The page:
Artists: David Finch, Terry Dodson, Ibraim Robertson, Greg land, Mike Choi

Issues: Second Coming: Prepare, X-Men: Second Coming #1-2, Uncanny X-Men #523-525, New Mutants #12-14, X-Men: Legacy #235-237, X-Force #26-28*

*Also read the Second Coming Revelations trade, which includes X-Factor #204-206, X-Men Second Coming Revelations: Blind Science, X-Men: Hellbound #1-3

 

“You’ll feel it, Hope. Like nothing you’ve ever felt before. It’l be like a switched turned on inside you. Like a fire. And once that fire’s lit…everything will change.”

Remember how much I gushed about how awesome the mega crossover X-Men event Messiah Complex was? Well the two-years in the making sequel, Second Coming, makes that look like crap. Which is to say it’s bloody amazing.

X-Men: Second Coming finally brings Hope, the young mutant messiah, back into our timeline. At the end of Messiah Complex Cable took the first mutant baby born since M-Day forward into the future to escape danger (even though just about every future scenario is super dangerous). Bishop, on a quest to prevent his own apocalyptic future, hunts them down through time. What followed was a pretty nice two year arc of Cable as a tough-love dad with Hope growing up knowing only war, danger, and survival.

Meanwhile with Xavier’s school destroyed, the X-Men relocated to San Francisco. Then when shit hit the fan, Cyclops moved everyone to the island of Utopia – arisen from Magneto’s old Asteroid M that had crashed into the ocean (Namor is a useful ally to have around).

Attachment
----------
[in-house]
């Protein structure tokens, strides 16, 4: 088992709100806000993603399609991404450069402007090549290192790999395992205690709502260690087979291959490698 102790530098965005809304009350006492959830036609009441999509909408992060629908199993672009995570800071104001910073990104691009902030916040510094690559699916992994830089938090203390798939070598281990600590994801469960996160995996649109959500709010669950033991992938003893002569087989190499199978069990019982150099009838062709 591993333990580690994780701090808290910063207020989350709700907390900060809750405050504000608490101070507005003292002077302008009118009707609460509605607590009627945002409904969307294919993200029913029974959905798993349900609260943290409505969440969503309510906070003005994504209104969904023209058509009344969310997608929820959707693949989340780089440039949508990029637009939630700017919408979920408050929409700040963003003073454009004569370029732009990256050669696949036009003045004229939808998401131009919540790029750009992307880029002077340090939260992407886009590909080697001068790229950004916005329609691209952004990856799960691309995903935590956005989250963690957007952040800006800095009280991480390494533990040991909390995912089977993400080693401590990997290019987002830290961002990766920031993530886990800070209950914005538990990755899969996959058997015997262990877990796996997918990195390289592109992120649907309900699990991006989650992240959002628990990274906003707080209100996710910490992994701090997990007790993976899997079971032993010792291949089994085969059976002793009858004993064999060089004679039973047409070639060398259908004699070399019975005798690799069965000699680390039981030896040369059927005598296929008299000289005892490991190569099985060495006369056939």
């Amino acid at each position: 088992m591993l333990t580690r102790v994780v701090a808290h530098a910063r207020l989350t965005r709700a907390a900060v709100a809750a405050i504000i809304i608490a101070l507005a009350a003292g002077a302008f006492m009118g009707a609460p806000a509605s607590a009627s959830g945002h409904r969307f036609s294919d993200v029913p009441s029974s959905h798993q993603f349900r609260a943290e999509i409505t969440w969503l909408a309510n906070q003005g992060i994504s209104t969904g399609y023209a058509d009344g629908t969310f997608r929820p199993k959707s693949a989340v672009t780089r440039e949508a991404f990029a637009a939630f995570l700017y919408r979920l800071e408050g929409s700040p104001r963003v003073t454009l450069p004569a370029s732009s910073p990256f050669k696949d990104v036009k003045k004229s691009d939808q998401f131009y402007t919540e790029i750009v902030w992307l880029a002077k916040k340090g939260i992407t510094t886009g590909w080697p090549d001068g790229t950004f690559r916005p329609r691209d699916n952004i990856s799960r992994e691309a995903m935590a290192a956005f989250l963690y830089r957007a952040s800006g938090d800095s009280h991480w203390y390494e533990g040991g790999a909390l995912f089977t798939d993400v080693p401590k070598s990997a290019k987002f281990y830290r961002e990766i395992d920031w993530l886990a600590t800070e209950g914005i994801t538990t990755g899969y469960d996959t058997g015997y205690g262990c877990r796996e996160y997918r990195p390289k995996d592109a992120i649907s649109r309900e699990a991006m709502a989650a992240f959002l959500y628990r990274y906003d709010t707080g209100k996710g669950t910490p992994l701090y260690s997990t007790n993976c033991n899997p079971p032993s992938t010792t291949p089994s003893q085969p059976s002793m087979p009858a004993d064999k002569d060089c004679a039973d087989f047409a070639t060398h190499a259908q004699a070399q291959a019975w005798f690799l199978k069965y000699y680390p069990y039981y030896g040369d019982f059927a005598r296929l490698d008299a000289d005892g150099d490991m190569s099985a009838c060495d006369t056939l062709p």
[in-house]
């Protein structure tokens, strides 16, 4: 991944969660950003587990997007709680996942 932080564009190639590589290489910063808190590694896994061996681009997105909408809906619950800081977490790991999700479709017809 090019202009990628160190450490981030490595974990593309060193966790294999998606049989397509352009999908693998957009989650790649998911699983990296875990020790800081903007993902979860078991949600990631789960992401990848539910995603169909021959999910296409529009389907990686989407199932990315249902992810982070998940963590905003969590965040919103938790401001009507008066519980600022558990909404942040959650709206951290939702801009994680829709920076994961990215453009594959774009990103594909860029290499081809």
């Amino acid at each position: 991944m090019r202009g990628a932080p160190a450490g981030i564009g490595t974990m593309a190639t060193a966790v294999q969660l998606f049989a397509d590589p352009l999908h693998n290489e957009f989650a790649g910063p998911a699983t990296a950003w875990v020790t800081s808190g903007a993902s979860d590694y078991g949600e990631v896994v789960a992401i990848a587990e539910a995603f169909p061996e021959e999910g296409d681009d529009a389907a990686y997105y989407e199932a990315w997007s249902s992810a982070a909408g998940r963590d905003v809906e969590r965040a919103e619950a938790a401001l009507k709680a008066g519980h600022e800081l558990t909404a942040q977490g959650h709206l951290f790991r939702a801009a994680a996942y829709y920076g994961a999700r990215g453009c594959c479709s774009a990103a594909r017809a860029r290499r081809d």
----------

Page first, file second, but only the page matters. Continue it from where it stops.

Cyclops, who’s grown into a real wartime general that makes even Magneto bend the knee, also restarts X-Force as a mutant black ops group, tasked with trying to kill the bad guys before they can do more harm. It was a very bloody, very violent series with some spiffy art.

And at some point Marvel started up a mostly unnecessary but surprisingly decent New Mutants series. All of this means that X-Men: Second Coming, like all X-Men stuff is densely mired in continuity and current events. This makes it both off-putting for anyone trying to jump in, but rewarding for fans following the X-Men’s dire saga in the last few years. I’m in the latter camp, so I absolutely loved it. Continue reading “Marvel Comics Final Thoughts – X-Men: Second Coming”

Marvel Comics Final Thoughts – Uncanny X-Men: The Complete Collection, Vol. 2

The X-Men go to war with Norman Osborn’s Dark Avengers, and the fate of mutantkind leads to a creation of yet another new home.

With Marvel’s popular and successful foray into films with the Marvel Cinematic Universe, I’ve finally decided to get back into comics. I grew up a big fan of X-Men and other superheroes but haven’t really kept up since the 90s. Thus begins my grand catching-up of the last ten years of Marvel comics, events and stories.